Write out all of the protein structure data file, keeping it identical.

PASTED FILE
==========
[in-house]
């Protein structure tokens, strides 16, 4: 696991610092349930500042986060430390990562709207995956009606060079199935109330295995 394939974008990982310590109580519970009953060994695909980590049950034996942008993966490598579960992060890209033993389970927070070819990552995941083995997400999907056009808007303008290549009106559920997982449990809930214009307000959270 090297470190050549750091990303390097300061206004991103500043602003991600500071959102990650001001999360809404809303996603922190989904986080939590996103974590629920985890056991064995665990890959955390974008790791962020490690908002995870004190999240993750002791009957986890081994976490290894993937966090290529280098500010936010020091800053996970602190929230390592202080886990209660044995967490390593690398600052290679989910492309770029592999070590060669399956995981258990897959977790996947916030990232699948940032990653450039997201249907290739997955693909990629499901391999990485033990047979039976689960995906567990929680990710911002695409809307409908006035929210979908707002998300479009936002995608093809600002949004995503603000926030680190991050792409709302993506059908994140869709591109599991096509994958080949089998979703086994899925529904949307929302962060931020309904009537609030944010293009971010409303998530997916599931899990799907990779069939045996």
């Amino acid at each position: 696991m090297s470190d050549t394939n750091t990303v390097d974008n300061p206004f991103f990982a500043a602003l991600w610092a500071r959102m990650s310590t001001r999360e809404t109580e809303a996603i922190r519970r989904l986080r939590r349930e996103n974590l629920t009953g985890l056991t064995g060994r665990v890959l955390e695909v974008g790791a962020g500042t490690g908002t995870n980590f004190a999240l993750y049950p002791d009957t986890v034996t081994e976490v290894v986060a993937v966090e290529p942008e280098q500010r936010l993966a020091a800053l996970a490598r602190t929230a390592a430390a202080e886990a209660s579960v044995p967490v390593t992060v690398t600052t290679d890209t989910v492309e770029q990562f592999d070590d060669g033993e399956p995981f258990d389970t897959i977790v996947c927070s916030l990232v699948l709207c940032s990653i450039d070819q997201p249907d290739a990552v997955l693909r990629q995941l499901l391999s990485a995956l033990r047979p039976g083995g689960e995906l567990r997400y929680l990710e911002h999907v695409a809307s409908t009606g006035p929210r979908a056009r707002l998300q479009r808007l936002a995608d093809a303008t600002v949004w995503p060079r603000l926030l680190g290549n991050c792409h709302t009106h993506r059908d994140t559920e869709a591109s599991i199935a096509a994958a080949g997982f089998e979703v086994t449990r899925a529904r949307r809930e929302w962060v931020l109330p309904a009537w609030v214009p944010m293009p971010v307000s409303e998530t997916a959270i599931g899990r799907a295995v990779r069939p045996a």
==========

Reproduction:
[in-house]
């Protein structure tokens, strides 16, 4: 696991610092349930500042986060430390990562709207995956009606060079199935109330295995 394939974008990982310590109580519970009953060994695909980590049950034996942008993966490598579960992060890209033993389970927070070819990552995941083995997400999907056009808007303008290549009106559920997982449990809930214009307000959270 090297470190050549750091990303390097300061206004991103500043602003991600500071959102990650001001999360809404809303996603922190989904986080939590996103974590629920985890056991064995665990890959955390974008790791962020490690908002995870004190999240993750002791009957986890081994976490290894993937966090290529280098500010936010020091800053996970602190929230390592202080886990209660044995967490390593690398600052290679989910492309770029592999070590060669399956995981258990897959977790996947916030990232699948940032990653450039997201249907290739997955693909990629499901391999990485033990047979039976689960995906567990929680990710911002695409809307409908006035929210979908707002998300479009936002995608093809600002949004995503603000926030680190991050792409709302993506059908994140869709591109599991096509994958080949089998979703086994899925529904949307929302962060931020309904009537609030944010293009971010409303998530997916599931899990799907990779069939045996």
């Amino acid at each position: 696991m090297s470190d050549t394939n750091t990303v390097d974008n300061p206004f991103f990982a500043a602003l991600w610092a500071r959102m990650s310590t001001r999360e809404t109580e809303a996603i922190r519970r989904l986080r939590r349930e996103n974590l629920t009953g985890l056991t064995g060994r665990v890959l955390e695909v974008g790791a962020g500042t490690g908002t995870n980590f004190a999240l993750y049950p002791d009957t986890v034996t081994e976490v290894v986060a993937v966090e290529p942008e280098q500010r936010l993966a020091a800053l996970a490598r602190t929230a390592a430390a202080e886990a209660s579960v044995p967490v390593t992060v690398t600052t290679d890209t989910v492309e770029q990562f592999d070590d060669g033993e399956p995981f258990d389970t897959i977790v996947c927070s916030l990232v699948l709207c940032s990653i450039d070819q997201p249907d290739a990552v997955l693909r990629q995941l499901l391999s990485a995956l033990r047979p039976g083995g689960e995906l567990r997400y929680l990710e911002h999907v695409a809307s409908t009606g006035p929210r979908a056009r707002l998300q479009r808007l936002a995608d093809a303008t600002v949004w995503p060079r603000l926030l680190g290549n991050c792409h709302t009106h993506r059908d994140t559920e869709a591109s599991i199935a096509a994958a080949g997982f089998e979703v086994t449990r899925a529904r949307r809930e929302w962060v931020l109330p309904a009537w609030v214009p944010m293009p971010v307000s409303e998530t997916a959270i599931g899990r799907a295995v990779r069939p045996a």